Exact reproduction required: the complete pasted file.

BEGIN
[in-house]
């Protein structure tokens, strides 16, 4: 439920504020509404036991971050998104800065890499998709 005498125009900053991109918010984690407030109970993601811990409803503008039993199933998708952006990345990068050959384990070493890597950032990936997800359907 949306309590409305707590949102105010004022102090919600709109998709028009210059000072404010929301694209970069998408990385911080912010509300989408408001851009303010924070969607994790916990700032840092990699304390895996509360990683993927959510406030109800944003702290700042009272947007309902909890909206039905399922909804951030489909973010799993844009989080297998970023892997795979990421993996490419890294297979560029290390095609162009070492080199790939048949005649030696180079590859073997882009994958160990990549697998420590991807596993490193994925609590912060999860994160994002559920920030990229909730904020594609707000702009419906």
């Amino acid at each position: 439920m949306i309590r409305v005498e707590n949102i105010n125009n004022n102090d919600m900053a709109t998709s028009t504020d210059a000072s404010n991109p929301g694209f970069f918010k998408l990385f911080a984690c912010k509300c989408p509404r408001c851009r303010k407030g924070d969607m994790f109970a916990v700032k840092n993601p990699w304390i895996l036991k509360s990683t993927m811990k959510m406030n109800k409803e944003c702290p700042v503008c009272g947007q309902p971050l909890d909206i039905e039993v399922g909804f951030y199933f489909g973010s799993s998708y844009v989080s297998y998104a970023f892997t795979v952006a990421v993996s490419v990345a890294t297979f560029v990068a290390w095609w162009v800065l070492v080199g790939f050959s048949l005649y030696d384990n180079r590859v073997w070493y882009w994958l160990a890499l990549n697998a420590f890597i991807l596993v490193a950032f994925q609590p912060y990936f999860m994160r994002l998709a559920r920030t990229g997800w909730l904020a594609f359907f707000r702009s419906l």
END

[in-house]
């Protein structure tokens, strides 16, 4: 439920504020509404036991971050998104800065890499998709 005498125009900053991109918010984690407030109970993601811990409803503008039993199933998708952006990345990068050959384990070493890597950032990936997800359907 949306309590409305707590949102105010004022102090919600709109998709028009210059000072404010929301694209970069998408990385911080912010509300989408408001851009303010924070969607994790916990700032840092990699304390895996509360990683993927959510406030109800944003702290700042009272947007309902909890909206039905399922909804951030489909973010799993844009989080297998970023892997795979990421993996490419890294297979560029290390095609162009070492080199790939048949005649030696180079590859073997882009994958160990990549697998420590991807596993490193994925609590912060999860994160994002559920920030990229909730904020594609707000702009419906």
């Amino acid at each position: 439920m949306i309590r409305v005498e707590n949102i105010n125009n004022n102090d919600m900053a709109t998709s028009t504020d210059a000072s404010n991109p929301g694209f970069f918010k998408l990385f911080a984690c912010k509300c989408p509404r408001c851009r303010k407030g924070d969607m994790f109970a916990v700032k840092n993601p990699w304390i895996l036991k509360s990683t993927m811990k959510m406030n109800k409803e944003c702290p700042v503008c009272g947007q309902p971050l909890d909206i039905e039993v399922g909804f951030y199933f489909g973010s799993s998708y844009v989080s297998y998104a970023f892997t795979v952006a990421v993996s490419v990345a890294t297979f560029v990068a290390w095609w162009v800065l070492v080199g790939f050959s048949l005649y030696d384990n180079r590859v073997w070493y882009w994958l160990a890499l990549n697998a420590f890597i991807l596993v490193a950032f994925q609590p912060y990936f999860m994160r994002l998709a559920r920030t990229g997800w909730l904020a594609f359907f707000r702009s419906l």